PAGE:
Crime

Timothy Bass to spend nearly 27 years in prison for 1989 murder of Mandy Stavik

Timothy Bass reacts as Judge Olson sentences him to 27 years in prison

Timothy Bass reacts as Superior Court Judge Rob Olson reads his sentence in Whatcom County Superior Court in Bellingham, Wash., on Tuesday, July 2, 2019. Bass will serve nearly 27 years in prison for the 1989 kidnap, rape and murder of Mandy Stavik.
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Timothy Bass reacts as Superior Court Judge Rob Olson reads his sentence in Whatcom County Superior Court in Bellingham, Wash., on Tuesday, July 2, 2019. Bass will serve nearly 27 years in prison for the 1989 kidnap, rape and murder of Mandy Stavik.

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Bass on trial for Stavik’s death

Timothy Bass was convicted in Whatcom County Superior Court for the 1989 murder of Amanda Stavik.

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Timothy Forrest Bass will spend almost three decades in prison — almost as much time as he was free — for kidnapping, raping and murdering 18-year-old Amanda “Mandy” Stavik nearly 30 years ago.

Judge Rob Olson sentenced the 51-year-old Everson man to nearly 27 years Tuesday, July 2, for Stavik’s death. A jury found Bass guilty of murder May 24 after a three-week trial in Whatcom County Superior Court. He was also found guilty of special verdicts for first-degree rape, attempted first-degree rape, first-degree kidnapping and attempted first-degree kidnapping.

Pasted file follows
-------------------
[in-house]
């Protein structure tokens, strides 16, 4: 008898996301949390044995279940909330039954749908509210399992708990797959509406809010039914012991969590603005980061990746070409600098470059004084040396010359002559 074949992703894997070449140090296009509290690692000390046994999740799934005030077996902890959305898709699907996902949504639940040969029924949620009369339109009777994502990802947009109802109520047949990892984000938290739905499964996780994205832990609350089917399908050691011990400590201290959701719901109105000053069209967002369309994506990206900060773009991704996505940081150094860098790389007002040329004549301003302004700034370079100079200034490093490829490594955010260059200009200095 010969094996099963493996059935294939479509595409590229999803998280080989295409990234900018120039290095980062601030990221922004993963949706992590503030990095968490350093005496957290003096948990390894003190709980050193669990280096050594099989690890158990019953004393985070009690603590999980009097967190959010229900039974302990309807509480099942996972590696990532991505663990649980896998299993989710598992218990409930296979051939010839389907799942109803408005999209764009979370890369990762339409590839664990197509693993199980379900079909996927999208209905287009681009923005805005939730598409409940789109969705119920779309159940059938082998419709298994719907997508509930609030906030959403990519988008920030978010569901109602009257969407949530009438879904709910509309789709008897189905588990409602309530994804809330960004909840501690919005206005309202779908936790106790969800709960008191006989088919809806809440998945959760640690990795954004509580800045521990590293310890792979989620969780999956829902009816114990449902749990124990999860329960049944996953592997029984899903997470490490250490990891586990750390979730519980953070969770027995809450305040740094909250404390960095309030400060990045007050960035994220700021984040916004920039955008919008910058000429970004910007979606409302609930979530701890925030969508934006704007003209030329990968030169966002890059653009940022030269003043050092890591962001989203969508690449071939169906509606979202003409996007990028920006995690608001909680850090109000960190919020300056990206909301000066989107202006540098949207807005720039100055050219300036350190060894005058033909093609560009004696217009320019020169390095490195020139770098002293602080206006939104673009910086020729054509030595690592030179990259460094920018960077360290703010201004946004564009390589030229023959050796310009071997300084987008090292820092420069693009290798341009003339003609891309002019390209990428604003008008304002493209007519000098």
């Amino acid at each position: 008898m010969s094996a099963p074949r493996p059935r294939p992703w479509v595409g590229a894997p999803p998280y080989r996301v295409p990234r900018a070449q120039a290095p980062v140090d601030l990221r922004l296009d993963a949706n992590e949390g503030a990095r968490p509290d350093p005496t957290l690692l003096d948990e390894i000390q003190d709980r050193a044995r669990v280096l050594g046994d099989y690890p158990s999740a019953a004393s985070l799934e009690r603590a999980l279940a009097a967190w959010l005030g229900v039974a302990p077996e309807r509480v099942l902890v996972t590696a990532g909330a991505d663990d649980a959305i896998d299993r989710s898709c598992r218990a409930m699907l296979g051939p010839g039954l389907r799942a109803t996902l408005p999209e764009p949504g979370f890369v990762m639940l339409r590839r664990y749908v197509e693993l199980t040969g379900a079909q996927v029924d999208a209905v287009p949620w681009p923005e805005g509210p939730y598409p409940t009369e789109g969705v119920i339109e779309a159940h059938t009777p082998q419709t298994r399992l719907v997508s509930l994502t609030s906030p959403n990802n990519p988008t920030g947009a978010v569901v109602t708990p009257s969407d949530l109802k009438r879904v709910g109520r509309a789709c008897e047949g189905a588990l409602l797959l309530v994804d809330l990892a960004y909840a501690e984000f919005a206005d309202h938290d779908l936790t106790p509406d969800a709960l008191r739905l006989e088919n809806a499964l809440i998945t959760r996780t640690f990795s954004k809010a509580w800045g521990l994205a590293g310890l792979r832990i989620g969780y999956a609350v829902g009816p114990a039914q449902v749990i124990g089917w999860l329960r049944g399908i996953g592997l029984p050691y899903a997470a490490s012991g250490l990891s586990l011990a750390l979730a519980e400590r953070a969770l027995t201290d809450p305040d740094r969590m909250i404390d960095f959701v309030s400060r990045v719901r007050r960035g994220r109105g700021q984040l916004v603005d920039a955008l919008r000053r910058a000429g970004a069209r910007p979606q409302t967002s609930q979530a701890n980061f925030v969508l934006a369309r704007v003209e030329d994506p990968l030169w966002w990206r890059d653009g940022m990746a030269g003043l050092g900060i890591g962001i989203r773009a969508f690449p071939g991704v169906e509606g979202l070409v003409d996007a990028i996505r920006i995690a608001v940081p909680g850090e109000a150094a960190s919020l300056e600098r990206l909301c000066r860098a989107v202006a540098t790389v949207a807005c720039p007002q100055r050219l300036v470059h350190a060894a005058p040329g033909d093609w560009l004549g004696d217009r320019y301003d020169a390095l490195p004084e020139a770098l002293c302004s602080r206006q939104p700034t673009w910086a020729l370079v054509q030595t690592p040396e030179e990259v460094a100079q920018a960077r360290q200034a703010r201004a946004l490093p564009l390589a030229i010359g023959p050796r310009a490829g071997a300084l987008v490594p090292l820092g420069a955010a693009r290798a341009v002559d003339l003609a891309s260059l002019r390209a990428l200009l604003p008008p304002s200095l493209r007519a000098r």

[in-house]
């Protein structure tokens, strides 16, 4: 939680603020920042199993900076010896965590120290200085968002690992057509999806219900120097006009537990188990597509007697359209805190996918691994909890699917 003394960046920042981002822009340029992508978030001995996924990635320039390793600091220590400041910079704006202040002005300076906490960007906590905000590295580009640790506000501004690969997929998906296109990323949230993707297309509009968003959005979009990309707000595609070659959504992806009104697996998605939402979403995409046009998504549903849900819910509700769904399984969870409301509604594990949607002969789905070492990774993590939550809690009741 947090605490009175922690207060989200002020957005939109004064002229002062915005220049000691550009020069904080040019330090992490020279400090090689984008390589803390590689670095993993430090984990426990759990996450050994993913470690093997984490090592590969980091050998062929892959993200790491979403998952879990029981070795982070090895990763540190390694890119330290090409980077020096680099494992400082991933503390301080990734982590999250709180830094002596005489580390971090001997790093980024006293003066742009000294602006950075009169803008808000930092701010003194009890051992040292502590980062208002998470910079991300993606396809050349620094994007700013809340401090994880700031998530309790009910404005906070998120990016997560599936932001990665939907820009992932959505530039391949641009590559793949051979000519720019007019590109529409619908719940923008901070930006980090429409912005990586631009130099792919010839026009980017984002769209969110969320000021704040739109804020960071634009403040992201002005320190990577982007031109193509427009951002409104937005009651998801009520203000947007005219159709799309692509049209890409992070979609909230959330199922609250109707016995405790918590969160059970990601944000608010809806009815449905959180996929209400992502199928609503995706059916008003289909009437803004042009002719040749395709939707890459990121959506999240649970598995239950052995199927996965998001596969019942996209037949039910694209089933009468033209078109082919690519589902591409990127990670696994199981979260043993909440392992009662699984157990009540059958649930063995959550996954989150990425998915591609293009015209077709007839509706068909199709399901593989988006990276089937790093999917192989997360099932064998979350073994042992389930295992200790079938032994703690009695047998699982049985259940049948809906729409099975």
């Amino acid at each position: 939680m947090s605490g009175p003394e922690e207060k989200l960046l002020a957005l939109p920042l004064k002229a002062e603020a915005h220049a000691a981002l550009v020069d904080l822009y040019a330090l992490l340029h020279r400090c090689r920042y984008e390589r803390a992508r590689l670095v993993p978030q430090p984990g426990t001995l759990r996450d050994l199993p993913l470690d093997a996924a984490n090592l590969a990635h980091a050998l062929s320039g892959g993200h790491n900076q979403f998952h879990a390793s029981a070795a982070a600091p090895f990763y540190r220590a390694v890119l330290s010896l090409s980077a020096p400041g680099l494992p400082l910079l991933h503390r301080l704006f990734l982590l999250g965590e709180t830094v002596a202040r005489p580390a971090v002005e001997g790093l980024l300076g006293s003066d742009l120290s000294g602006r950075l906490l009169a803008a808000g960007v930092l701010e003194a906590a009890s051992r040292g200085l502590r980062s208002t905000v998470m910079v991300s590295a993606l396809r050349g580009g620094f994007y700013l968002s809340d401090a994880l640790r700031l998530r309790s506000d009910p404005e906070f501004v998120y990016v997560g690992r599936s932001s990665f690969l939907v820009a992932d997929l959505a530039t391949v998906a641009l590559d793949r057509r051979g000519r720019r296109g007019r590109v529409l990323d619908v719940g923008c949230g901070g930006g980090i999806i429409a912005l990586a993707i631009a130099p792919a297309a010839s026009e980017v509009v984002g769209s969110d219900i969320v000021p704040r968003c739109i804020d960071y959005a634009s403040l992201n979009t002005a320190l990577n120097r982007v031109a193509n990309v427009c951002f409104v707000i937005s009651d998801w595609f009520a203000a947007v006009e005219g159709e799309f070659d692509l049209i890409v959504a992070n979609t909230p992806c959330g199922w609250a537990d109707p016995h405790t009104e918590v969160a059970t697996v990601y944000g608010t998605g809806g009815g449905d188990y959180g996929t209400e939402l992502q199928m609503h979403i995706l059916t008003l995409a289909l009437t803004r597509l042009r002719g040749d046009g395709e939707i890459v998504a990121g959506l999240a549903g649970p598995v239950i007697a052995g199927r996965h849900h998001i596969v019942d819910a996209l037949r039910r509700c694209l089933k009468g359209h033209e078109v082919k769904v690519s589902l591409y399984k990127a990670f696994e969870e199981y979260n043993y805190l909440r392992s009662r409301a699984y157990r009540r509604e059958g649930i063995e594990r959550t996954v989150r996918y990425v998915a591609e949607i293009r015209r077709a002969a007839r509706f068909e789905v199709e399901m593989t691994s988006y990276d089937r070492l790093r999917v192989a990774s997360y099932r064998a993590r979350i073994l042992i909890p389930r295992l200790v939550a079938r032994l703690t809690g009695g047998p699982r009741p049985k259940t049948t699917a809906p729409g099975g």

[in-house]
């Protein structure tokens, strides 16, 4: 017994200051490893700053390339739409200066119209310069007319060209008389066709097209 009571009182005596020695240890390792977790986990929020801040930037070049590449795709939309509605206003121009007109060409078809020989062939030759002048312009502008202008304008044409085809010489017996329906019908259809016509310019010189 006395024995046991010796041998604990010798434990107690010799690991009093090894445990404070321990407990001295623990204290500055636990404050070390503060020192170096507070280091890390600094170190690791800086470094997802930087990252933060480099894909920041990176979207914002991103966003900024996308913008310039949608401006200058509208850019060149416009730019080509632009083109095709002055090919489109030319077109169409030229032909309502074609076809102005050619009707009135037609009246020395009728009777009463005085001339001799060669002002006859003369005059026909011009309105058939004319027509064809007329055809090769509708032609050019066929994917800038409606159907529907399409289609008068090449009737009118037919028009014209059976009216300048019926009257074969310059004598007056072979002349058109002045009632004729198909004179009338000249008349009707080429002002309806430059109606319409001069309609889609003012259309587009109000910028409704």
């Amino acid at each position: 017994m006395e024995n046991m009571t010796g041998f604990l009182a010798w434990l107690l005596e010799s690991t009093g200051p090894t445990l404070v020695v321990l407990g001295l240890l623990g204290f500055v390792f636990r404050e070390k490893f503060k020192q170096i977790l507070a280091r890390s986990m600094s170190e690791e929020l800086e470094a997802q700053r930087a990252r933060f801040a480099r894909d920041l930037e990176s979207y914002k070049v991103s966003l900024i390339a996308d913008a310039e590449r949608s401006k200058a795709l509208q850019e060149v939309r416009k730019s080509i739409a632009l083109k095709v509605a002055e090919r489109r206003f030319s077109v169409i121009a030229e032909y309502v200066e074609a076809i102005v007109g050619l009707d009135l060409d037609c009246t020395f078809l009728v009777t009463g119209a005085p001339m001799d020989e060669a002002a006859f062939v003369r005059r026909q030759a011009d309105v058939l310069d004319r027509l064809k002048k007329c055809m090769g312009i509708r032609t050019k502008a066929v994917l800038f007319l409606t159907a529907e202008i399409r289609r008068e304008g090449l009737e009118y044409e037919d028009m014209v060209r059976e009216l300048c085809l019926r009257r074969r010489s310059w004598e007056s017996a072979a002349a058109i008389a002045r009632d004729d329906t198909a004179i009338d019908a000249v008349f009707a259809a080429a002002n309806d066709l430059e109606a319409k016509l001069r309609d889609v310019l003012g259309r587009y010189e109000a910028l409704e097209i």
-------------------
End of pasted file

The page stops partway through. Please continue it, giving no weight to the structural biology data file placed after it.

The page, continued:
Stavik disappeared Nov. 24, 1989, while on a jog near her home on Strand Road in Clipper, near Acme. Three days later, her body was found in the south fork of the Nooksack River.

Special prosecuting attorney David McEachran, who came out of retirement to handle the case, asked for the maximum amount of time, which is nearly 27 years. Bass’ public defenders asked for the minimum sentence of 20 years, arguing that Bass had no criminal history and was 22 at the time of Stavik’s death.

“I’ve never seen (a case) that had an impact like this one did. People felt that they didn’t have a sense of safety. It was the realization that we’re not all that safe and that there was a monster who was really living among us,” McEachran said Tuesday in court.

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Timothy Forrest Bass, left, is led out of the Whatcom County Superior Court Tuesday after he was sentenced for the 1989 kidnap, rape and murder of 18-year-old Amanda “Mandy” Stavik. Lacey Young The Bellingham Herald

The sentencing law in effect at the time of the crime is the law that governs this case. For someone convicted of first-degree felony murder in 1989, the minimum standard range is 20 years, with a maximum of nearly 27, according to court records.

Remembering Mandy

Mike Brighton read a statement for Stavik’s mother, Mary, and Molly Brighton, his wife and Stavik’s sister. Brighton said he never met Stavik, but remembered pictures of her hung on the kitchen walls in the family home on Strand Road.

He said Molly still won’t go down the stretch of the Nooksack where Stavik’s body was found. He said their children are involved in activities that remind the family of Stavik and that his children and the community were robbed of the impact she could have had on their lives.